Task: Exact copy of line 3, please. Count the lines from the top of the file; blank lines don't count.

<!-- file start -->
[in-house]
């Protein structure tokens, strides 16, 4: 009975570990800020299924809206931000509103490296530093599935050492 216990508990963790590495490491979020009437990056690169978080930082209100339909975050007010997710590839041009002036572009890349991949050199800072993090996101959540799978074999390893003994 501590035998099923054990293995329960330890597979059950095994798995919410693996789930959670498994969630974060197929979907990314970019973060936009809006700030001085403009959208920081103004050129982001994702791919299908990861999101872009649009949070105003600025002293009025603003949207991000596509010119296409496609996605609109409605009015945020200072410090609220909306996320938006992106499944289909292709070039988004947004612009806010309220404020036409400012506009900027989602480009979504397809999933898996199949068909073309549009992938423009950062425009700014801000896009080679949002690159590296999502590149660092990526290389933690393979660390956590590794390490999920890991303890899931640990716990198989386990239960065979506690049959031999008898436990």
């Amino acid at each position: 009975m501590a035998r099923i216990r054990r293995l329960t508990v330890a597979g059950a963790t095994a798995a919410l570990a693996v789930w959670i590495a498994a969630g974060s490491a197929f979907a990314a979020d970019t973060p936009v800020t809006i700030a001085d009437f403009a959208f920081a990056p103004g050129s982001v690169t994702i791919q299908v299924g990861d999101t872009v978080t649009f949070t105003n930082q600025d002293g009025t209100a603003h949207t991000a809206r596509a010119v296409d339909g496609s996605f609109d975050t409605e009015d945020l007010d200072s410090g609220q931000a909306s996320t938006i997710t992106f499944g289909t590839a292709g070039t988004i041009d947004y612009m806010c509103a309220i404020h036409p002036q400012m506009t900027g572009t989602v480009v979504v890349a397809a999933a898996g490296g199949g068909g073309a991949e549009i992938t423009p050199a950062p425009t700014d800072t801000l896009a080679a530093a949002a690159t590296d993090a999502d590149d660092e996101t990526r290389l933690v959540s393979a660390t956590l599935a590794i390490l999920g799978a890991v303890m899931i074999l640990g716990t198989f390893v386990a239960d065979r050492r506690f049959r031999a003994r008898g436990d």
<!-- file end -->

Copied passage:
């Amino acid at each position: 009975m501590a035998r099923i216990r054990r293995l329960t508990v330890a597979g059950a963790t095994a798995a919410l570990a693996v789930w959670i590495a498994a969630g974060s490491a197929f979907a990314a979020d970019t973060p936009v800020t809006i700030a001085d009437f403009a959208f920081a990056p103004g050129s982001v690169t994702i791919q299908v299924g990861d999101t872009v978080t649009f949070t105003n930082q600025d002293g009025t209100a603003h949207t991000a809206r596509a010119v296409d339909g496609s996605f609109d975050t409605e009015d945020l007010d200072s410090g609220q931000a909306s996320t938006i997710t992106f499944g289909t590839a292709g070039t988004i041009d947004y612009m806010c509103a309220i404020h036409p002036q400012m506009t900027g572009t989602v480009v979504v890349a397809a999933a898996g490296g199949g068909g073309a991949e549009i992938t423009p050199a950062p425009t700014d800072t801000l896009a080679a530093a949002a690159t590296d993090a999502d590149d660092e996101t990526r290389l933690v959540s393979a660390t956590l599935a590794i390490l999920g799978a890991v303890m899931i074999l640990g716990t198989f390893v386990a239960d065979r050492r506690f049959r031999a003994r008898g436990d």